I couldn’t help it. There she was, sitting next to me, holding my hand, letting me touch her leg. She would look at me with those eyes, twinkling and perfect, her smile lighting up the darkness of my world. I forgot how things looked in the light until she came along. I forgot how things felt.
I had accepted a new job and my company was putting me up in a house. It was my first tour of the new place where I would hang my hat, and she was with me, exploring all the nooks and crannies of a home that felt like a mansion. I couldn’t have asked for more. I couldn’t have been any happier.
Her brothers were there with us — Why? I have no idea — but I didn’t care. She was there. That’s all that mattered.
We decided to take the dog for a walk — wait, I don’t have a dog; was it hers? — and together we left the house, walking hand in hand. I could almost feel both of our heartbeats through the clench of our fingers. This was love. I felt it. I knew it. I recognized it.
We met my new neighbor — New Jersey Governor Chris Christie? — and he greeted me warmly and welcomed me to the neighborhood. I mentioned to her that the Governor seemed not just friendly, but quite Presidential. She agreed and flashed me that smile.
Across the street another couple walked with their dog and when the two canines caught a whiff of each other, they began their playful rough-housing. We smiled. They smiled.
None of us saw the car coming. It was silent, stealth-like, as it came up the street, a four-wheel missile ready to change everything. Before anybody could react, it ran over the other couple’s dog and continued up the road.
I raced after it, trying to get a license plate. I saw two numbers — 20? — but I couldn’t make out the rest.
As the car disappeared into the distance, I didn’t realize she had, as well.
I had let go of her hand.
I turned around and nobody was there.
Just like that, she was gone.
And I was alone. Again.
It wasn’t long after that I woke up and realized it had all been a dream; just another random thought pattern bouncing throughout the synapses of my brain.
I love it when I have such vivid dreams, almost as much as I hate it.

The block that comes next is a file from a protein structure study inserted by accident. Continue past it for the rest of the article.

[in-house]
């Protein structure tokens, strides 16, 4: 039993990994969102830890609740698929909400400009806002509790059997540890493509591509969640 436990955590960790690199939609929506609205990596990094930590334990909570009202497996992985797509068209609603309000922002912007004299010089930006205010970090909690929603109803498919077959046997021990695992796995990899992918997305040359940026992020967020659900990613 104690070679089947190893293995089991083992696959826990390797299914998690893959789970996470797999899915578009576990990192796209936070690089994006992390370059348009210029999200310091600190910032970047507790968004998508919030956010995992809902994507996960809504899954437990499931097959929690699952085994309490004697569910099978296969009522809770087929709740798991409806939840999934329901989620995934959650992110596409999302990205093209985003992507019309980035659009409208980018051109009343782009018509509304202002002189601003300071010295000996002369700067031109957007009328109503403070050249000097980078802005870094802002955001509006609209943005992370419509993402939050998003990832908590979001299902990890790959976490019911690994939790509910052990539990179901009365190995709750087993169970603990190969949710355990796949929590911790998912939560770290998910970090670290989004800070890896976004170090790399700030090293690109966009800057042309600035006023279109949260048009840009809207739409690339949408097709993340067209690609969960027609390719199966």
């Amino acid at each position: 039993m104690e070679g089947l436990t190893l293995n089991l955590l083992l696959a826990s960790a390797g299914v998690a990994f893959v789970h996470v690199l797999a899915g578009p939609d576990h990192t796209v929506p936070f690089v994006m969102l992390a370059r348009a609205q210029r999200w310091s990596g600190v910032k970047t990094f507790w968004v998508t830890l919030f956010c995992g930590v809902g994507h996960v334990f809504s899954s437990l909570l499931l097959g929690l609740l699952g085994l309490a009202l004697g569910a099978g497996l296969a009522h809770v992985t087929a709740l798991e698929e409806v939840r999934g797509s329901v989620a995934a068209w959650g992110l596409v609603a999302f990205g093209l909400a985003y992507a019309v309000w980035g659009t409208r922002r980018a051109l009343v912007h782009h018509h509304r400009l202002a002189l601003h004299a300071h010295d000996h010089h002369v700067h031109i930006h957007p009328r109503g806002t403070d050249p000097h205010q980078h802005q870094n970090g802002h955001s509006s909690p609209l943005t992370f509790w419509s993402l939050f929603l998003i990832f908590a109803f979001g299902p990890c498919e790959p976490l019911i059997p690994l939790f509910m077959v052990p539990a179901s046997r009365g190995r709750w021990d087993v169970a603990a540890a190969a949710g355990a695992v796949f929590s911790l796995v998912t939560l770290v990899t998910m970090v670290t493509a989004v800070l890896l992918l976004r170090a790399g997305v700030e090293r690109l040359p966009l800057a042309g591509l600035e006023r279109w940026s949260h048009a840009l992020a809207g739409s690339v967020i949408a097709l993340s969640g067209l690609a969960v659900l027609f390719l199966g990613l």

Despite the bizarre nature of everything going in my head, she felt real. The feelings felt so right, so pure and so true that I wanted her to be there when I woke up.
She wasn’t, of course. She never is.
This isn’t the first time this has happened to me. I often have dreams so vivid and so real that I wake up thrown for a loop when I realize it all had been conjured up in the deepest back corners of my mind.
Every time she comes to me, she’s somebody different. Sometimes, she’s somebody I know. Other times she is somebody I once knew and I still miss tremendously.
Then there are other times when she’s a total stranger to me — at least to the me that wakes up, momentarily mourning my loss of her.
In the real world, the awake world, I have nobody there beside me and this is by choice. When I’m going through my day-to-day activities, I never reach one of those moments where I pause and say, “Gee, I wish I had somebody to share this with.” It just doesn’t happen. Maybe I did once, but that’s a long gone emotion, buried deep inside another person’s past.
When things die, they don’t come back. That’s a part of me that is gone.
Yet when she comes to me in my dreams, in whatever form she takes, I want her there more than anything in the world. She is my angel, she is my muse. She is all I have, even if it’s just a fleeting moment, ready to be snatched away from me when the real world jolts me awake.
There are times I wish I could just go back to sleep and see her again, but I know the world doesn’t work like that.
I know I fell in love in last night, but that it is over. It is gone.
And, once again, I’m alone.